Because plaintiffs fail to sufficiently allege a constitutional violation, plaintiffs have also not sufficiently alleged Monell liability. Monell liability requires an underlying constitutional violation. Dixon v. Wallowa Cnty., 336 F.3d 1013, 1021 (9th Cir. 2003); see also Murray v. City of Carlsbad, No. 08-2121, 2010 WL 2839477, at *8 (C.D. Cal. July 19, 2010) ("Monell liability cannot be imposed on the City in the absence of a constitutional violation by police officers."). Accordingly, the court will grant the Rocklin defendants' motion to dismiss the § 1983 claims.*fn3

B. State Law Privacy Claims against the Rocklin Defendants

Plaintiffs' fourth claim alleges violations of California Constitution Article I, section 1 (right to privacy), California Penal Code section 832.7 (confidentiality of peace officers' personnel records), and California Government Code section 6254 (California Public Records Act's exemptions). The fifth claim is for common law intrusion into private affairs.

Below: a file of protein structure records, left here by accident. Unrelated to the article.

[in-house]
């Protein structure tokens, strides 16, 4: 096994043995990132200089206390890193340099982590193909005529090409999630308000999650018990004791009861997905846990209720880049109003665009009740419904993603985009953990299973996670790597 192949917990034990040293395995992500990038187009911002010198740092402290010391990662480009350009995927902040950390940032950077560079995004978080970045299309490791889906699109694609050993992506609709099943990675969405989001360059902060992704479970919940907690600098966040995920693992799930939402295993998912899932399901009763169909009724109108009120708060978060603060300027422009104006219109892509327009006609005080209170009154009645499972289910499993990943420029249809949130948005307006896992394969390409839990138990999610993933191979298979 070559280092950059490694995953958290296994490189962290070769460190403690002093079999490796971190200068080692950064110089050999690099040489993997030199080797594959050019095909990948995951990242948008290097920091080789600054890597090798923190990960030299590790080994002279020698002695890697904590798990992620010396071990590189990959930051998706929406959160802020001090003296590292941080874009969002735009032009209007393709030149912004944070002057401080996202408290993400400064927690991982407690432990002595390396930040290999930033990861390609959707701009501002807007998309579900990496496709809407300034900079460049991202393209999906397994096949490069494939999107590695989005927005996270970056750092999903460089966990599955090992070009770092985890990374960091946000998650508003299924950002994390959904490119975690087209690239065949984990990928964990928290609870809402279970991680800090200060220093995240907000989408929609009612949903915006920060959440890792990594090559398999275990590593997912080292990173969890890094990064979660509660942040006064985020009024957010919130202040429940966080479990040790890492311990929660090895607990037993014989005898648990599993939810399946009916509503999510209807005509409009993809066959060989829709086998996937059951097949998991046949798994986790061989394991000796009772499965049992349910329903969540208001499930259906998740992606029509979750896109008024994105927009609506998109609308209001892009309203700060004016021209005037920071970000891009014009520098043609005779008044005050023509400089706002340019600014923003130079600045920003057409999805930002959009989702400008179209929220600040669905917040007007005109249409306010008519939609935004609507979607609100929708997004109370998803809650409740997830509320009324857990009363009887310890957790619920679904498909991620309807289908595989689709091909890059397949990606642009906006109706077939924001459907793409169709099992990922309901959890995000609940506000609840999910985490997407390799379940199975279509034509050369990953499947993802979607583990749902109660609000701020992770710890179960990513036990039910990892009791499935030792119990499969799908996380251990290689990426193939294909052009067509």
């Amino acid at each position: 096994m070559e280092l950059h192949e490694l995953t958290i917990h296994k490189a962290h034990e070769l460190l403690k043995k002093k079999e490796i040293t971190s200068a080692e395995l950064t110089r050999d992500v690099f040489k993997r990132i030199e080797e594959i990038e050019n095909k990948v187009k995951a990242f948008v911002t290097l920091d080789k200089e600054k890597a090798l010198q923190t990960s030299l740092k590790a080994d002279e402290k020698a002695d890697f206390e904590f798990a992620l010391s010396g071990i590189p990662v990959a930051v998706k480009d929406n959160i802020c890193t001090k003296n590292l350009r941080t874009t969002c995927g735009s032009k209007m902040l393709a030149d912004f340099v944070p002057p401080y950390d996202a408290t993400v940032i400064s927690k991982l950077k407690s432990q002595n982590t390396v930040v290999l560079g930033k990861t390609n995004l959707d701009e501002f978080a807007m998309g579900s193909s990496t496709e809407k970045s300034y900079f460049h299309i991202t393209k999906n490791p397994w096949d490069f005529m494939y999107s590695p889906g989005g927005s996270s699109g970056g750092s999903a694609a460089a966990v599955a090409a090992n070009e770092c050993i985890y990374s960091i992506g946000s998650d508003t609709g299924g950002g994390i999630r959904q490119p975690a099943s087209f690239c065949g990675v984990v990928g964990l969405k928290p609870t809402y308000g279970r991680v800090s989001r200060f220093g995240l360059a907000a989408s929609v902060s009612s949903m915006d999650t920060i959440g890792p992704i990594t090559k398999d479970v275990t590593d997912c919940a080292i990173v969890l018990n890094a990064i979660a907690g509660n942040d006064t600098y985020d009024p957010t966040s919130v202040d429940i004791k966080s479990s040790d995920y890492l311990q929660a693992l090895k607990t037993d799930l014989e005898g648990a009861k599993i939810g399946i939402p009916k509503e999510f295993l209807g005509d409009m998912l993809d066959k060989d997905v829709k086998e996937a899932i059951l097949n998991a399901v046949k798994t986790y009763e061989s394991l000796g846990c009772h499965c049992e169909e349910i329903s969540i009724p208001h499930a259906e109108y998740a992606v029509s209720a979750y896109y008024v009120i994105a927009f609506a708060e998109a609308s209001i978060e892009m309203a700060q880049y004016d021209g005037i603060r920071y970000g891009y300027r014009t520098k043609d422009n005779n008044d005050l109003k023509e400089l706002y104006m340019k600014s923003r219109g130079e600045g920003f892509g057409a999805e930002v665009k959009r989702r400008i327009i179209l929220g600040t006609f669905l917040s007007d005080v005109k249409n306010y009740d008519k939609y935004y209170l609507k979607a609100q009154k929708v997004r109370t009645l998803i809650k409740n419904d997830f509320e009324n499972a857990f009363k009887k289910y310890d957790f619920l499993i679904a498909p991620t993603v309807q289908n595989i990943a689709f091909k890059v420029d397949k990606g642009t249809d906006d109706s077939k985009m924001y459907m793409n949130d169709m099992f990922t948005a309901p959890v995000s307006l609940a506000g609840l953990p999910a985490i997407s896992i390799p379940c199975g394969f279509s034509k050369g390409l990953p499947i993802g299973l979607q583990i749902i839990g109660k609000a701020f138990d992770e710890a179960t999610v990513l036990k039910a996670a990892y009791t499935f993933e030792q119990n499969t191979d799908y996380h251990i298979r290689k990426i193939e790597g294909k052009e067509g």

A plaintiff alleging a California constitutional privacy claim must establish three elements. Hill v. Nat'l Collegiate Athletic Ass'n, 7 Cal. 4th 1, 39-40 (1994). First, the plaintiff must establish a legally protected privacy interest. Id. 39-40. Second, the plaintiff must establish "a reasonable expectation of privacy in the circumstances." Id. The court must look to "customs, practices, and physical settings surrounding particular activities" and the opportunity to be notified in advance and consent to the intrusion. Id. at 36-37. Third, the plaintiff must establish "conduct by defendant constituting a serious invasion of privacy." Id. at 39-40. "Actionable invasions of privacy must be sufficiently serious in their nature, scope, and actual or potential impact to constitute an egregious breach of the social norms underlying the privacy right." Id. at 37.

There are two elements for a common law privacy claim: "First, the defendant must intentionally intrude into a place, conversation, or matter as to which the plaintiff has a reasonable expectation of privacy. Second, the intrusion must occur in a manner highly offensive to a reasonable person." Hernandez v. Hillsides, Inc., 47 Cal. 4th 272, 286 (2009). The second element "essentially involves a policy determination" as to whether the intrusion was "highly offensive under the particular circumstances," considering such factors as the degree and setting of the intrusion and the defendant's motives and objectives. Id. at 287 (internal quotation marks omitted).